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EU commissioner warns Brexit vote would bring ‘difficult’ negotiations

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A vote for Brexit would see the UK involved in “difficult, lengthy and acrimonious” negotiations, a leading European commissioner has warned.

Lord Hill, the European Union (EU) Commissioner for financial stability, financial services and capital markets union, insisted it is “quite simply wrong” to state Britain could have a more advantageous relationship with the rest of the European market if it voted to leave in the June referendum.

He also told members of the financial services industry in Edinburgh that exiting the EU would “lead to more uncertainty”, branding this “the enemy of investment and growth”.

The Scottish capital is one of the key centres for the sector outside of London, with Lord Hill stressing that “a month away from the referendum, it’s important to remember just how much the UK, and Scotland as part of it, has benefited from being part of the single market”.

Nearly half of all UK exports go to the EU, he said, with 250,000 jobs in Scotland and three million across the country linked to those.

He said: “It’s difficult to think of a part of the British economy that’s doing better out of the single market than financial services. A quarter of financial services income in the EU is generated in the UK.

“Your sector employs over one million people, two-thirds of whom are outside London in places like Edinburgh. Financial services are the UK’s most important export and the rest of Europe their first destination.

“London has once again been rated the world’s most competitive centre. So, I think it’s quite hard to argue that we’re being ‘strangled’ by regulation as is sometimes claimed.”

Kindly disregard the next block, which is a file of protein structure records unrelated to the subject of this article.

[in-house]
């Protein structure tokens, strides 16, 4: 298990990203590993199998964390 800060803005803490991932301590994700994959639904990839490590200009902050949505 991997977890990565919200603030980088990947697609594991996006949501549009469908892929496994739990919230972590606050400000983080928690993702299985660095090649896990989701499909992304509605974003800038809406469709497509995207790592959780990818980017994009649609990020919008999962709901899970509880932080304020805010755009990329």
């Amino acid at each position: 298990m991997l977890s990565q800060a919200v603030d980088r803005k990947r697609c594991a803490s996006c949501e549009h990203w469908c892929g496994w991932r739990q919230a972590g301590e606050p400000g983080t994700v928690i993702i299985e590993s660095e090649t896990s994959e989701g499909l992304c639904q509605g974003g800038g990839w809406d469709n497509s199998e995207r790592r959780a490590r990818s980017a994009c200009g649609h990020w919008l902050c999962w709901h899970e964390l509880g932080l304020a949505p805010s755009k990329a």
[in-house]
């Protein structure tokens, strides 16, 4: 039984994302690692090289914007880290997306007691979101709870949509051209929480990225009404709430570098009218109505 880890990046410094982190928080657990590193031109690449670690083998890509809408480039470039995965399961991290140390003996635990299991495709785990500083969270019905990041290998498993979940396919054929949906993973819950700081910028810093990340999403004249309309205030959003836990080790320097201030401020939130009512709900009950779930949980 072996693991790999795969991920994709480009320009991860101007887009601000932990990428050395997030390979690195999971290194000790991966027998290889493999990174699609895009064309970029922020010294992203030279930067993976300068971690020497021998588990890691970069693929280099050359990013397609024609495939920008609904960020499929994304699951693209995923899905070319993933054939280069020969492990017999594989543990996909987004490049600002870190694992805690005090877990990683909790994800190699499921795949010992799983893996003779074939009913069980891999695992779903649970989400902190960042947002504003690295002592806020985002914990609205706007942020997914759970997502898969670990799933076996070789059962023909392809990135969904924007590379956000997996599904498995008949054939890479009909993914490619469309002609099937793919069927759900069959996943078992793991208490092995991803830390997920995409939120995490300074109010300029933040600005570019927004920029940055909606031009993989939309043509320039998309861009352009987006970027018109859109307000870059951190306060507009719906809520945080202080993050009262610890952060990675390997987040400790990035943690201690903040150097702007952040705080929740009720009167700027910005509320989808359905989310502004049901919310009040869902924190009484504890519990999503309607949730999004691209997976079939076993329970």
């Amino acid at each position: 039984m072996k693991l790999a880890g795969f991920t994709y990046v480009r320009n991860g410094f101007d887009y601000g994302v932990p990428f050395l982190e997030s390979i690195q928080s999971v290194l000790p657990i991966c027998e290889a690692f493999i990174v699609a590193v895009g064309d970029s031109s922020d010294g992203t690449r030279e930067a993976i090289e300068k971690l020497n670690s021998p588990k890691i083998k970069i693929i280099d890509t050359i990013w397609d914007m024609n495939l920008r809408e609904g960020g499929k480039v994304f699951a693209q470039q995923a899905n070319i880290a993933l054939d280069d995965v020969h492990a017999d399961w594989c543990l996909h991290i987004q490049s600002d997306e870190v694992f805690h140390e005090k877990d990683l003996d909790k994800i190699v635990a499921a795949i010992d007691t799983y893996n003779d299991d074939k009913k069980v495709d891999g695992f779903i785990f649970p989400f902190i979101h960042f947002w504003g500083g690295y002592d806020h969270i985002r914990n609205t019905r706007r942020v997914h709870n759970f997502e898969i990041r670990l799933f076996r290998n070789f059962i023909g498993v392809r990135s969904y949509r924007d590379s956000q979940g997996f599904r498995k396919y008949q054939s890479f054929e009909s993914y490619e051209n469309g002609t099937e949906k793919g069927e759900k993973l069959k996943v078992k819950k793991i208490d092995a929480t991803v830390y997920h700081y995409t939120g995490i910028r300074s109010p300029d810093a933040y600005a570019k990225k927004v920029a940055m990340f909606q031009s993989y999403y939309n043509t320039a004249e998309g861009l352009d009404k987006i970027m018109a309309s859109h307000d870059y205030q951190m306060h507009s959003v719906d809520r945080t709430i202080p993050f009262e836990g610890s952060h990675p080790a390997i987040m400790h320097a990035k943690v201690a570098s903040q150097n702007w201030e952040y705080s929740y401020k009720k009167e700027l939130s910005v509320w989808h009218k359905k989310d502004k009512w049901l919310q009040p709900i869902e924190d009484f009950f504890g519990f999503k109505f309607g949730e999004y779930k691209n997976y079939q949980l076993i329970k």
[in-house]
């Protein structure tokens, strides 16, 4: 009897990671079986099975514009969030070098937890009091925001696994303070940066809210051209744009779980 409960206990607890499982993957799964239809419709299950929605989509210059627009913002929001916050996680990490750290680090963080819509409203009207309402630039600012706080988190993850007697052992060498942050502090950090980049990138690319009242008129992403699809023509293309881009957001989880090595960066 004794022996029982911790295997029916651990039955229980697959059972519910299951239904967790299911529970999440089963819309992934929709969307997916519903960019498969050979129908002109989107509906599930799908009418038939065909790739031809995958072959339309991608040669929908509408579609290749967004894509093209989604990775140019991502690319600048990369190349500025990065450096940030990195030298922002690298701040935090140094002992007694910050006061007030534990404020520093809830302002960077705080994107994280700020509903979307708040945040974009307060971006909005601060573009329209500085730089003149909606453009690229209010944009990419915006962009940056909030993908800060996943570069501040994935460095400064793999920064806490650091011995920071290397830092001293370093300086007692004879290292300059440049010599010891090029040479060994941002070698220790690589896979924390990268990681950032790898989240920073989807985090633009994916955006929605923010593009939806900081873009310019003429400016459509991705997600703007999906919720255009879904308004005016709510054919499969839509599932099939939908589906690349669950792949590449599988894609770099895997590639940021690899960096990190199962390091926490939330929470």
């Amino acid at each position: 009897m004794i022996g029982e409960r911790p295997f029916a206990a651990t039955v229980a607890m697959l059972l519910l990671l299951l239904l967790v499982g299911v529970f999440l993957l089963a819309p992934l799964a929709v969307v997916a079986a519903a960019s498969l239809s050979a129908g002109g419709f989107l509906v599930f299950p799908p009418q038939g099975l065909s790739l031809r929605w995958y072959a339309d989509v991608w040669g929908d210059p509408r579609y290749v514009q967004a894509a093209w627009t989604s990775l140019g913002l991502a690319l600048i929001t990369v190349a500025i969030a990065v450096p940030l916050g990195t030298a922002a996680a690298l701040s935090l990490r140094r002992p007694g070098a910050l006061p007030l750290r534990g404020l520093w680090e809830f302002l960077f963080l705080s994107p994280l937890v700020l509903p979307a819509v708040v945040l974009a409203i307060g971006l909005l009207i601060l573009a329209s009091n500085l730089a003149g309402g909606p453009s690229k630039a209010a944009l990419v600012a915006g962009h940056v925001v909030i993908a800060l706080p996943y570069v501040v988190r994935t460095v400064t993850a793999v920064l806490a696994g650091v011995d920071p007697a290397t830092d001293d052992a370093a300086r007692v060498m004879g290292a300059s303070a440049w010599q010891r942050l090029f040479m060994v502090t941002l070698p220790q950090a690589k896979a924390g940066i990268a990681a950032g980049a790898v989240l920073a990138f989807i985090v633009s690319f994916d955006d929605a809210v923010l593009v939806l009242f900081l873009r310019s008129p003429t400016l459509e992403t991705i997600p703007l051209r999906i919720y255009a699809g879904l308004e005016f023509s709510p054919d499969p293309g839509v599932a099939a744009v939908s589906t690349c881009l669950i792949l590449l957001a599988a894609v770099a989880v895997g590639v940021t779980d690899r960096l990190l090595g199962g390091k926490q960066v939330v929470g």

While he said this success “obviously owes much to Britain’s intrinsic strengths and competitiveness” in the financial services sector, Lord Hill also argued it is linked to the UK’s membership of the single market.

“If Britain is a global financial centre, it’s in part because Britain is a gateway to European financial markets, because firms authorised to sell in the UK can also sell their services across the single market while remaining in the UK,” he said.

If Britain left, he said the relationship with the EU “would be up for negotiation”, adding that while different models had been suggested “the truth is that we’re none the clearer on what that relationship might look like”.

Lord Hill added: “As the person responsible in part for drawing up the rules for Europe’s financial sector, three things are clear to me.

“First, if we vote to leave, the depth of Britain’s current relationship with Europe would make negotiating a new one a difficult, lengthy and acrimonious process.

“Second, no existing alternative to EU membership would give the UK financial services sector the same level of EU market access while also giving the UK a say over financial services regulation.

“Third, if Britain wanted to continue having the same access to the single market, we’d have to pay for that access and obey rules we’d no longer be shaping, and that would be decided with other countries’ interests and economic models in mind, rather than our own.

“I’m afraid that those who suggest that we could, from the outside, quickly agree a more advantageous trading relationship with the single market than we do today are quite simply wrong. All other options would lead to more uncertainty: the enemy of investment and growth.”

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